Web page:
NBA 2k League Prospect Profile

NBA 2k League Prospect Profile: ThurberSr.

One could argue that the most important position in the NBA 2k League Combine is Point Guard. The Point Guard brings the ball up the court, initiates offense and talks through offensive/defensive sets. This adds responsibility to everyone playing this position. Now, let’s evaluate the subject of my next NBA 2k League prospect profile, ThurberSr.

ThurberSr.’s Profile

As I alluded to in the introduction, ThurberSr. (TS) is playing the Point Guard position during the NBA 2k League combine. Specifically, he’s chosen to be a slashing play-maker. As far as his archetypal choice, I’m fine with it. There’s more than one way to play Point Guard successfully and from what I’ve seen, TS has the ability to that.

Defense Evaluation

As much as I enjoyed him, TS left a lot to be desired on the defensive end. In all fairness, my possession by possession analysis is just on one game. I have also made an effort to watch some of his other tape to really see how he plays defense.

From what I’ve seen, TS can, but is not always, a defensive liability. I think this is also due to his archetypal choice and not having any natural defensive abilities, but, he made the choice. For example, his opponent would routinely drive and pull up for a mid-range jump shot. Instead of playing off, and anticipating the pull up, he would play tight to the ball and get beat to the basket. He would also not adjust his position.

Instead of opening up and allowing him to drive to an area he had defensive help, TS would play him straight up and give him a two-way go. In the game I watched in detail, TS did make adjustments as the game continued, but it wasn’t enough to impact his opponent.

There are a few things that can help TS play better defense consistently. First, he can eliminate unnecessary movements like steals and blocks. This will allow him to stay in good defensive position more consistently instead of getting beat due to a poorly timed animation.

Second, he should use his opponents archetype against them. If an opponent has chosen to be a slasher, play off from the start and force him to prove he can shoot. Conversely, don’t give a sharp a lot of space to get up a shot. It seems obvious, but I continually see players not take advantage of knowing that information from the start.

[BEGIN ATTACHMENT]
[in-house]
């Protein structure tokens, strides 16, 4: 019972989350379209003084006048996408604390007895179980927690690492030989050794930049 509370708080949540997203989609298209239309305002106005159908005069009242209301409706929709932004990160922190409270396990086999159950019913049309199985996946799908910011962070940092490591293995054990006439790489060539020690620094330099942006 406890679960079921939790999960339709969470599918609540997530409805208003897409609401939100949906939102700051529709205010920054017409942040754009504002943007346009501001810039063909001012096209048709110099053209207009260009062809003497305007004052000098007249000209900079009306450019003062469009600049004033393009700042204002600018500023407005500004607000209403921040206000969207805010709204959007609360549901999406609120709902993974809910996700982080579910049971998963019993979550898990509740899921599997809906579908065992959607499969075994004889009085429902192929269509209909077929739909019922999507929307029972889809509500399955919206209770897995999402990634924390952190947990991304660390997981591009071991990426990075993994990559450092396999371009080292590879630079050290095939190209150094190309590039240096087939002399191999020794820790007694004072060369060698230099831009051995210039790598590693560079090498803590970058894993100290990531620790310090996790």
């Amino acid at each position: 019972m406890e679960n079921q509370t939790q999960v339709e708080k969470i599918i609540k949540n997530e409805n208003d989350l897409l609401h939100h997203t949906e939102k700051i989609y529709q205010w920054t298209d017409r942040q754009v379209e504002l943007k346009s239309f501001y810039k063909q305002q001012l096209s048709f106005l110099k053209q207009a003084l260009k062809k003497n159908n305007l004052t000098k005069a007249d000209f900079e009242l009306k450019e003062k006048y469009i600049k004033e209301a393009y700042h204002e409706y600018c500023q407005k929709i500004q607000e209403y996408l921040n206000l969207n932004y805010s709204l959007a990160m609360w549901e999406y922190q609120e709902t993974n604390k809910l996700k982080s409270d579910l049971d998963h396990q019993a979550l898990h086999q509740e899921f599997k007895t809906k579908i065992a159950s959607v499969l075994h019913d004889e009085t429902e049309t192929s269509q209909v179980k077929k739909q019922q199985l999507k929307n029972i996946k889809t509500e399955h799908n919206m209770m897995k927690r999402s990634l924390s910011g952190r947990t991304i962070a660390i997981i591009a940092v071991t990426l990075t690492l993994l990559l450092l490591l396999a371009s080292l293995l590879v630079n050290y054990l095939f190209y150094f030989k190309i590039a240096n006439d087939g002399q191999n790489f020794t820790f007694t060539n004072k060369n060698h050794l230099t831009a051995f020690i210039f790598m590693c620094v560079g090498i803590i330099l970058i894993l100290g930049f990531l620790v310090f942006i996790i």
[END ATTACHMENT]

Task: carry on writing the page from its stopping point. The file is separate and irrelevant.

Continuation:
Third and finally, TS needs to communicate on defense when he needs help. I totally understand that getting helped on defense is not his job. However, if he doesn’t ask for help when it’s clearly needed, that’s on him. Overall, TS has the potential to be a good defender, he just needs to do the basics more consistently.

Offense Evaluation

Offensively, ThurberSr. is tremendously gifted as a Point Guard. His understanding of timing and spacing in pick and roll is great. If it weren’t for some of the frustrating 2k animations and scenarios, TS would have had five or six more assists. His biggest asset is his patience. He won’t force a pass into the paint off a roll unless it was there. Below are some examples that demonstrate his all around offensive game.

His passing ability was complimented nicely by knowing when to attack the basket aggressively and pull up for a mid-range jump shot. If anything, he could have been even more aggressive attacking the basket. He would often beat the opponent to the basket and pass back out to the top of the key for an open three pointer. There were times when I thought that strategy became predictable, but isn’t anything he should be concerned about.

Communication and Attitude

TS had excellent communication on the offensive end. He would do most of his talking before crossing half court. It was natural for him to direct traffic and delegate which players should cut, screen, roll and wrap. Sadly, this didn’t translate on the defensive side of the ball. TS would rarely call out switches, screens, and box outs. It’s not out of the ordinary, but as the Point Guard, you have more responsibility and should be expected to communicate more and better than most players.